Preprint Article Version 1 Preserved in Portico This version is not peer-reviewed

It’s More Than Just Travel CME: A Case Study of How an Emergency Medicine Conference Addresses Educational Needs of Physicians

Version 1 : Received: 8 February 2020 / Approved: 10 February 2020 / Online: 10 February 2020 (04:05:21 CET)

How to cite: Dainty, K.N.; Penciner, R. It’s More Than Just Travel CME: A Case Study of How an Emergency Medicine Conference Addresses Educational Needs of Physicians. Preprints 2020, 2020020118 (doi: 10.20944/preprints202002.0118.v1). Dainty, K.N.; Penciner, R. It’s More Than Just Travel CME: A Case Study of How an Emergency Medicine Conference Addresses Educational Needs of Physicians. Preprints 2020, 2020020118 (doi: 10.20944/preprints202002.0118.v1).

Abstract

Introduction: Travel-based continuing medical education (CME) has become a popular format for physicians looking to combine education with travel. Emergency Medicine Update Europe is a biennial accredited CME program combining high quality Emergency Medicine education with structured group activities including cycling, hiking and social activities. This unique design incorporates innovative educational practices but as a whole has not yet been evaluated. Methods: This was a participant observation-based, ethnographic-style case study of the Emergency Medicine Update Europe conference in Provence, France in 2015. Participant interviews and embedded observation methods were used to collect data. Data was then analyzed using thematic content analysis techniques. Results: We describe three phenomena from the data that we feel are highly influential in the success of the program and impact on learning. These include “social engagement and a sense of community”; “the value of a stimulating escape” and “the ‘flat’ faculty-learner relationships”. Discussion: These unique features, prioritized by participants, seem to be key to the apparent success of this model over more traditional CME approaches. To our knowledge this is the first empirical research in this area and improves our understanding of how to leverage these more sociologic components for more effective continuing medical education.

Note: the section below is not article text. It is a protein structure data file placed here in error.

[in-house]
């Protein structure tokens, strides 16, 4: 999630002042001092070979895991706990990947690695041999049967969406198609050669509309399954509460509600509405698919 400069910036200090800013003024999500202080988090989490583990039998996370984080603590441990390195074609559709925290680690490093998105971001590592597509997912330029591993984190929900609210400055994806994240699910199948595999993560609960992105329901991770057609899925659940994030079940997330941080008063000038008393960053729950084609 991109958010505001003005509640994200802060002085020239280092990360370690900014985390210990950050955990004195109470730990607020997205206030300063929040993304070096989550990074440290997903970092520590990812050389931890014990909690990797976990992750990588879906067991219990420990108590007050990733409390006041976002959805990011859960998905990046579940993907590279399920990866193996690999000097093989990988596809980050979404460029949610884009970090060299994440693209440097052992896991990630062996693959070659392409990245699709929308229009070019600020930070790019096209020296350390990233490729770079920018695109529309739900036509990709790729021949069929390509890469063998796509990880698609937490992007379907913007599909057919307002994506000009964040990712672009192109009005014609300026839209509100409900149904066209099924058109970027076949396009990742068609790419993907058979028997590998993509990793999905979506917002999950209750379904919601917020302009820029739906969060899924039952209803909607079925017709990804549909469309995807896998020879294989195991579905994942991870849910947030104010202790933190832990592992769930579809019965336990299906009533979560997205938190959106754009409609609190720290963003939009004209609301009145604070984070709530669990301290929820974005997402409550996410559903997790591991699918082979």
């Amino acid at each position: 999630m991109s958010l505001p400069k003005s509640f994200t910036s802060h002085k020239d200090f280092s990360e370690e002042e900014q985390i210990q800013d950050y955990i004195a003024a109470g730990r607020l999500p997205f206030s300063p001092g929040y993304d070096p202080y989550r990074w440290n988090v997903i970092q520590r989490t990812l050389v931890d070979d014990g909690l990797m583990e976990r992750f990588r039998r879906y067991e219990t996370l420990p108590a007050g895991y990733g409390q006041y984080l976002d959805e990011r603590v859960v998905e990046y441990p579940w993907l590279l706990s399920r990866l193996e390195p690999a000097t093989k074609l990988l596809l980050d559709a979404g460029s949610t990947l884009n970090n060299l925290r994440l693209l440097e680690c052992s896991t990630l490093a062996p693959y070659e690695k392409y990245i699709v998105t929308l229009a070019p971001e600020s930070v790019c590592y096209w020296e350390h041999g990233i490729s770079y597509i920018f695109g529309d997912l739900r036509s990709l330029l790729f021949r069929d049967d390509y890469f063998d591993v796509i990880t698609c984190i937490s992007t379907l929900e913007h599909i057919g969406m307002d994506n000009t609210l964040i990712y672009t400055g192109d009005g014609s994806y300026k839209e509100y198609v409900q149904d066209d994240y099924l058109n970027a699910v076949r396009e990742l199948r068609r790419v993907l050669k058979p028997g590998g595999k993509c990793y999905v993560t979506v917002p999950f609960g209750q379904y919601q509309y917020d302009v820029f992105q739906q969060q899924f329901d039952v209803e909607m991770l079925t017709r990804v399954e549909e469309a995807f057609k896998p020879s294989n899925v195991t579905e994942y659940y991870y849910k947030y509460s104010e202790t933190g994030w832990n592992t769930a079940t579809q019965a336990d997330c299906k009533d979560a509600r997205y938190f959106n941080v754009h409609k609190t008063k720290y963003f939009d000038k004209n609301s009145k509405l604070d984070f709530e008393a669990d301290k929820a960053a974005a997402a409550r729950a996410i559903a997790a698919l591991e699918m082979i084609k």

Subject Areas

continuing medical education; travel CME; ethnography; emergency medicine

Comments (0)

We encourage comments and feedback from a broad range of readers. See criteria for comments and our diversity statement.

Leave a public comment
Send a private comment to the author(s)
Views 0
Downloads 0
Comments 0
Metrics 0


×
Alerts
Notify me about updates to this article or when a peer-reviewed version is published.
We use cookies on our website to ensure you get the best experience.
Read more about our cookies here.